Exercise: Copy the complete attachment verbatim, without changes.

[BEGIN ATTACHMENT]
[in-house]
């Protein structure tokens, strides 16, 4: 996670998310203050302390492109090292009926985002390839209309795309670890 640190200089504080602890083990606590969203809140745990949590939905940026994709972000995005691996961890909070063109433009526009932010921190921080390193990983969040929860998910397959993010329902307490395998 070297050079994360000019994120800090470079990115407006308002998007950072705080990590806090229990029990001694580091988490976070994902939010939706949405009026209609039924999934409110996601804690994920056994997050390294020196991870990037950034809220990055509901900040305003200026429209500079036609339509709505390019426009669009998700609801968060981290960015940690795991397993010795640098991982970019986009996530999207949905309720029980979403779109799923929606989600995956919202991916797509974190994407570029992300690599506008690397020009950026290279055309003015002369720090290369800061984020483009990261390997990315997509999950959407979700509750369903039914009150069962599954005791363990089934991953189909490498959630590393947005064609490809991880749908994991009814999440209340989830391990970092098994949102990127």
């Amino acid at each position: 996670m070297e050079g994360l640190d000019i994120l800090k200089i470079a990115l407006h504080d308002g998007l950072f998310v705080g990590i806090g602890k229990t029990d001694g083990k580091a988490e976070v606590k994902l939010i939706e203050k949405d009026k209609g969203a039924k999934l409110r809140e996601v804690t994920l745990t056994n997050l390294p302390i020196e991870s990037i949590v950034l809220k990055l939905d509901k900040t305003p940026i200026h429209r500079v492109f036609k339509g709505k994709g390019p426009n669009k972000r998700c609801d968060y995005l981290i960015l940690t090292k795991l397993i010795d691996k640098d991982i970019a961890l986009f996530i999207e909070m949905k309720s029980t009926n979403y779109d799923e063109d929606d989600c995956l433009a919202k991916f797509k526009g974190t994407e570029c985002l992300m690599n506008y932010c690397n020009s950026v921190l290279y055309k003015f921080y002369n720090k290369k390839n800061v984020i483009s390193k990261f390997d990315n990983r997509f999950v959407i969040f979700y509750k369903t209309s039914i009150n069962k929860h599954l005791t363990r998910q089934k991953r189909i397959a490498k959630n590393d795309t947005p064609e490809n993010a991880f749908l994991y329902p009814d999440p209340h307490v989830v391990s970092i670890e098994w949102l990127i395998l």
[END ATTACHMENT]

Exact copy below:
[in-house]
């Protein structure tokens, strides 16, 4: 996670998310203050302390492109090292009926985002390839209309795309670890 640190200089504080602890083990606590969203809140745990949590939905940026994709972000995005691996961890909070063109433009526009932010921190921080390193990983969040929860998910397959993010329902307490395998 070297050079994360000019994120800090470079990115407006308002998007950072705080990590806090229990029990001694580091988490976070994902939010939706949405009026209609039924999934409110996601804690994920056994997050390294020196991870990037950034809220990055509901900040305003200026429209500079036609339509709505390019426009669009998700609801968060981290960015940690795991397993010795640098991982970019986009996530999207949905309720029980979403779109799923929606989600995956919202991916797509974190994407570029992300690599506008690397020009950026290279055309003015002369720090290369800061984020483009990261390997990315997509999950959407979700509750369903039914009150069962599954005791363990089934991953189909490498959630590393947005064609490809991880749908994991009814999440209340989830391990970092098994949102990127």
């Amino acid at each position: 996670m070297e050079g994360l640190d000019i994120l800090k200089i470079a990115l407006h504080d308002g998007l950072f998310v705080g990590i806090g602890k229990t029990d001694g083990k580091a988490e976070v606590k994902l939010i939706e203050k949405d009026k209609g969203a039924k999934l409110r809140e996601v804690t994920l745990t056994n997050l390294p302390i020196e991870s990037i949590v950034l809220k990055l939905d509901k900040t305003p940026i200026h429209r500079v492109f036609k339509g709505k994709g390019p426009n669009k972000r998700c609801d968060y995005l981290i960015l940690t090292k795991l397993i010795d691996k640098d991982i970019a961890l986009f996530i999207e909070m949905k309720s029980t009926n979403y779109d799923e063109d929606d989600c995956l433009a919202k991916f797509k526009g974190t994407e570029c985002l992300m690599n506008y932010c690397n020009s950026v921190l290279y055309k003015f921080y002369n720090k290369k390839n800061v984020i483009s390193k990261f390997d990315n990983r997509f999950v959407i969040f979700y509750k369903t209309s039914i009150n069962k929860h599954l005791t363990r998910q089934k991953r189909i397959a490498k959630n590393d795309t947005p064609e490809n993010a991880f749908l994991y329902p009814d999440p209340h307490v989830v391990s970092i670890e098994w949102l990127i395998l």